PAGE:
But the day before Jackson was set to move in to A&M’s campus in Tallahassee, the Rattlers’ coach who recruited him, Mike Gillespie, was fired after a scandal surfaced. Gillespie was reportedly stalking an ex-girlfriend. That opened the door for Eugene Harris to take over the reigns of the program and ultimately instill an offensive system that left Jackson out of the loop. As a four-year starter at A&M, Jackson never averaged more than 6.7 field-goal attempts per game and was mostly limited to a finishing lobs on offense. Jackson says he and Harris’ basketball ideologies clashed, ultimately leading to his poor stats and eventually a slow start to his professional career.
After Jackson graduated from Florida A&M in 2011, the NBA prepared for an ensuing lockout. With the work stoppage on the horizon and no agencies interested in representing a player who didn’t score in double-figures at a mid-major program, Jackson, a criminal justice major, didn’t enter his name in the NBA Draft and instead took up an internship at the Gadsden County Sheriff Department, following around investigators on ride-alongs and hoping his best days on the court were still to come.
“I stuck out a lot because that was my hometown, man. Every time somebody would see me around, they would say, ‘Aren’t you supposed to be in the NBA? Aren’t you supposed to be overseas somewhere?’” Jackson says. “It was a little awkward because everywhere I went I wasn’t viewed as the college graduate who got a nine-to-five job, I was criticized for not playing pro ball.”
But when the lockout ended in November, Jackson’s friends and family encouraged him to get back to practicing. As he worked with his father in the gym, Jackson began shopping his name to European teams and agencies. Jackson participated in a Eurobasket Summer League in Orlando in July 2012—along with several other prospect camps—and earned Tournament co-MVP. Still, no agents returned his calls or emails and the phone remained silent from teams, too.
“It was crazy. I was MVP of this camp, top-10 performer of that camp, All-Star team of another camp, four years Division I, three-year team captain and still had nobody wanting to sign me,” Jackson says. “It was just the luck of the draw, I guess.”
He was ready to give up hope when an email entered his inbox. Eduardo Hernandez, coach of Club Atletico Plaza of Liga Sur in Uraguay wanted Larry to play in his frontcourt. And though the level of competition in Uruguay is very low compared to the leagues Europe, Jackson and his family felt his dream was now beginning to become a reality.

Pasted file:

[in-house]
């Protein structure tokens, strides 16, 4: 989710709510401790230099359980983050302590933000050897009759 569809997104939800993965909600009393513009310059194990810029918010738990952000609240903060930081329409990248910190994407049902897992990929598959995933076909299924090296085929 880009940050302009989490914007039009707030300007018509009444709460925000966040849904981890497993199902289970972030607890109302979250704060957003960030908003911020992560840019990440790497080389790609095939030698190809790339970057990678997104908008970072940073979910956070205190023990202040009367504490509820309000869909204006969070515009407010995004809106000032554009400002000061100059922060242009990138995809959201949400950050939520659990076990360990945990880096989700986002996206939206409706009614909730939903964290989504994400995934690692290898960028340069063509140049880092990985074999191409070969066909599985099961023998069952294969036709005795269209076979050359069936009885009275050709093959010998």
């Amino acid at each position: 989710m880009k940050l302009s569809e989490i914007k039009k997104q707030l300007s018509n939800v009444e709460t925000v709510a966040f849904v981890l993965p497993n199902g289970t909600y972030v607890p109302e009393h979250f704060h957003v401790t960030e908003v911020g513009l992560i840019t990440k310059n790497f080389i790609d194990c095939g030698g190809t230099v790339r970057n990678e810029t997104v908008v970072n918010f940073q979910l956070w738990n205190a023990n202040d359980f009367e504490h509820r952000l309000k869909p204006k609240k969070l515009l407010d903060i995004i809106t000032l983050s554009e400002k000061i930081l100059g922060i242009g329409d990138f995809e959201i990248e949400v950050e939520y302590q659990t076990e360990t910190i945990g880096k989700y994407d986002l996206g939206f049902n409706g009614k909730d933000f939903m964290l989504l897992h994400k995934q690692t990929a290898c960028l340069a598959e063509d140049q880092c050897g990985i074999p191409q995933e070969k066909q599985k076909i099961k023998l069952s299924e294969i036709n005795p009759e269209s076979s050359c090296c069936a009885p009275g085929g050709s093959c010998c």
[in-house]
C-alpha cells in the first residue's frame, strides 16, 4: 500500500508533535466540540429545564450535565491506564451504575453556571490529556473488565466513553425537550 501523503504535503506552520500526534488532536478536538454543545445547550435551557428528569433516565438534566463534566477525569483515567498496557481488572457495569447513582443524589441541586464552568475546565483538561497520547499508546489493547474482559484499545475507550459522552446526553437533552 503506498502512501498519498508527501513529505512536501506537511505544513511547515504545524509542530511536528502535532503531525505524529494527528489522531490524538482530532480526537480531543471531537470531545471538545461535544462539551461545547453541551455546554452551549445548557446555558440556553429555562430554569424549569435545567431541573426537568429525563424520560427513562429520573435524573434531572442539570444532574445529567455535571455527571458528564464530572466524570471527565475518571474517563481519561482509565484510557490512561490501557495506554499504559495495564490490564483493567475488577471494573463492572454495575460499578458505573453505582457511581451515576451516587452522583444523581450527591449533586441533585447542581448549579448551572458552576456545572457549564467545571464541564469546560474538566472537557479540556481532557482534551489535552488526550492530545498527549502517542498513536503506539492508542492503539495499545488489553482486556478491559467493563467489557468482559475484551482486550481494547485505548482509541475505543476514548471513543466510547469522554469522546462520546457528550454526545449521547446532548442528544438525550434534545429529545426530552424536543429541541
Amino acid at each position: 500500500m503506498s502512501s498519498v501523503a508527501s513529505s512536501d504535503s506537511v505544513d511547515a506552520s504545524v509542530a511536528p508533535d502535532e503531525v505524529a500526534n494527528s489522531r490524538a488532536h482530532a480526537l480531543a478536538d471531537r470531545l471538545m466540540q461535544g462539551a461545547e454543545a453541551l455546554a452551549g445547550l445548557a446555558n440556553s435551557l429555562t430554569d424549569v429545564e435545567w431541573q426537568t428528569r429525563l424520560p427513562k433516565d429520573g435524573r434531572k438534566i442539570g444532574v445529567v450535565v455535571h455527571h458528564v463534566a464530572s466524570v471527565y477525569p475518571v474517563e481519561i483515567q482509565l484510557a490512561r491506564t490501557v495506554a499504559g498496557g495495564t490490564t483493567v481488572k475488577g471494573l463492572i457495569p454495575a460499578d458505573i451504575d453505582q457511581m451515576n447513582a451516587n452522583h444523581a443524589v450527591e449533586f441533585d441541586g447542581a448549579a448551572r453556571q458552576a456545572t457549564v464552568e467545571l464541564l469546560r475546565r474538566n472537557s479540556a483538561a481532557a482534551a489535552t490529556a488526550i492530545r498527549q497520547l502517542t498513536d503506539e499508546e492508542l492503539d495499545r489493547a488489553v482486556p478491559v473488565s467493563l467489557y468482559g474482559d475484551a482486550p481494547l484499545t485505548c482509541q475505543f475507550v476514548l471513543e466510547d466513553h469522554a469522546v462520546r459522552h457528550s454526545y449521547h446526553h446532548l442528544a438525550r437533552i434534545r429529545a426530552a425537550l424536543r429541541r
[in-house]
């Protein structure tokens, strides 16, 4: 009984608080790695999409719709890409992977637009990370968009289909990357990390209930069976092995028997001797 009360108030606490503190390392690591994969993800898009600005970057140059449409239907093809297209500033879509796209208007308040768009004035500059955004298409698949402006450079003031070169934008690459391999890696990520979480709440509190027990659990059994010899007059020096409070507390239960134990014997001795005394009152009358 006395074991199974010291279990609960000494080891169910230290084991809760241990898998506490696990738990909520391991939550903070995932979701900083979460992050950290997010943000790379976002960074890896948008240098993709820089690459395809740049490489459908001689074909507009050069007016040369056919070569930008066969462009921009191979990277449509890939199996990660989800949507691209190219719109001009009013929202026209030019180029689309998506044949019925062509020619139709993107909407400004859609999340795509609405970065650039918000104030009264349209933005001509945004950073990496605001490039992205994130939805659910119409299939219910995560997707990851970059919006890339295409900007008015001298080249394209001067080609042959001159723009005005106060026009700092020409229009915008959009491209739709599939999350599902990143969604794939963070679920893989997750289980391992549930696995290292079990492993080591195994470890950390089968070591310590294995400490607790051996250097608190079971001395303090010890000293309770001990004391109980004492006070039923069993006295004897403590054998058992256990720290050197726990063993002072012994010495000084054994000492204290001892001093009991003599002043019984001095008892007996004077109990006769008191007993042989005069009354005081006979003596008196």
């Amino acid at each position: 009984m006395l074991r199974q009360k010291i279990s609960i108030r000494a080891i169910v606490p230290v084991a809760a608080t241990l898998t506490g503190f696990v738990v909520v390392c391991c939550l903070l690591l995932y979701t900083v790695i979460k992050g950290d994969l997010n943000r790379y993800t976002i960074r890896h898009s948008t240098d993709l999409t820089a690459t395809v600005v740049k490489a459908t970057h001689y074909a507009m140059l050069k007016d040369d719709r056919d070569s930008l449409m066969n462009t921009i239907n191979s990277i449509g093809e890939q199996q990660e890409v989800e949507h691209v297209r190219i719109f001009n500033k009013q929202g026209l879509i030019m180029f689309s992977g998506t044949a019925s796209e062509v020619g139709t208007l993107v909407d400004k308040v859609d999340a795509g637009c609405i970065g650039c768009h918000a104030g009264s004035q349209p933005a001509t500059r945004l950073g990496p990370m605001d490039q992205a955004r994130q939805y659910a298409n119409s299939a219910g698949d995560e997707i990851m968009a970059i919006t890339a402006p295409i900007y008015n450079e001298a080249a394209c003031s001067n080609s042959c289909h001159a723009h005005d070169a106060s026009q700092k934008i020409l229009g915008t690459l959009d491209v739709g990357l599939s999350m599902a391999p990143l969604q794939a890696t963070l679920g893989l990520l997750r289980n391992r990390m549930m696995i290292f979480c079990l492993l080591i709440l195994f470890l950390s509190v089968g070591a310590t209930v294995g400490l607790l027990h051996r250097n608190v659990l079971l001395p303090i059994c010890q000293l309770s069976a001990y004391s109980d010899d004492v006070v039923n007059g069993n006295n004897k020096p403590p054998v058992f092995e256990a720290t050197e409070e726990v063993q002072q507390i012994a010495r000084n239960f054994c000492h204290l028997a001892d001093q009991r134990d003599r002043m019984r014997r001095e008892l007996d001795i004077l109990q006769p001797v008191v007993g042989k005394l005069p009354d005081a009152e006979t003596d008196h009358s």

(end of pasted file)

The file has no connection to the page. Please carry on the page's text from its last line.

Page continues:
“Faith will find a way. You just have to stay persistent and persevere and faith will find a way.” Stephanie says. “He was just going to be so far away and we’re a very, very close family. It was the saddest and happiest I could be at the same time, if that makes any sense.”
With his parents’ blessing, he boarded a plane to Urugauy and the next chapter of his life.
With two minutes left in the first quarter, Jackson caught his second wind. He found his legs underneath him. He settled down and began to find the bottom of the net.
“I was getting to the free-throw line a lot and shots started falling,” Jackson says. “I was getting into a rhythm and I started grabbing a lot of rebounds and getting easy shots around the baskets. At halftime, I had already had a double-double.”
Jackson finished with 21 points and 17 rebounds, leading his team to a victory over then-top-ranked Lagomar, which Club Atletico Plaza previously lost to by 21.
“That’s when I was like, Yes! I’m finally over here and I’m finally doing it,” Jackson says.
Jackson finished the season averaging 23 points and 14 rebounds. But when he returned home, he still could not find an agency to represent him. Without other options, Jackson happily returned to Plaza this fall and now facing double and triple-teams every time he touches the ball, the big man is still averaging 16.2 points, 16.2 rebounds and 2.9 blocks in 35.5 minutes per game through six contests this season.
“Right now I feel like I am the most underrated player in the world,” Jackson says confidently. “Now that I have an agent and I have someone backing me that teams will actually listen to, I think I have what it takes to be a real contributor in a top league in Europe.”
“As far as I’m concerned, I’m just another asset in Larry’s toolkit,” Young says. “He’s got his story, his wants, his needs and his goals and I’m just trying to put it all together.”
Young thinks Jackson has the capability of playing in one of the top leagues in Europe, specifically Turkey. But the tandem’s goal is still crystal clear.
“We are looking at the next five years with a very clear mission, easily abbreviated: NBA,” Young says. “We anticipate that Larry will be available next season for a club that is looking for a strong scoring forward.”
If Jackson does one day return to America to play with the world’s best, he’ll have to enter the NBA Draft first. Usually that would be viewed negatively by a 25-year-old, but considering Jackson doesn’t actually have updated tape of his best capabilities, going through the draft process—where teams can closely look at him in individual workouts—and playing in either/or the Orlando and Vegas Summer Leagues could be monumental for Jackson to showcase his talents to top teams all over the world.
And while Jackson has only had representation for a matter of weeks, his name has already surfaced in NBA discussions, according to two Eastern Conference scouts.
“I have my eyes on Spain, China, Italy and Turkey. That’s where the best players are, that’s where I’d like to be and I think I have the game to make it,” Jackson says. “It’s just about getting the opportunity to be seen over there. Once I get my foot in the door, I know I will be fine. I just need to get the opportunity.”
One opportunity is all Jackson needs to string together the next step in his journey and continue making beautiful music on the court.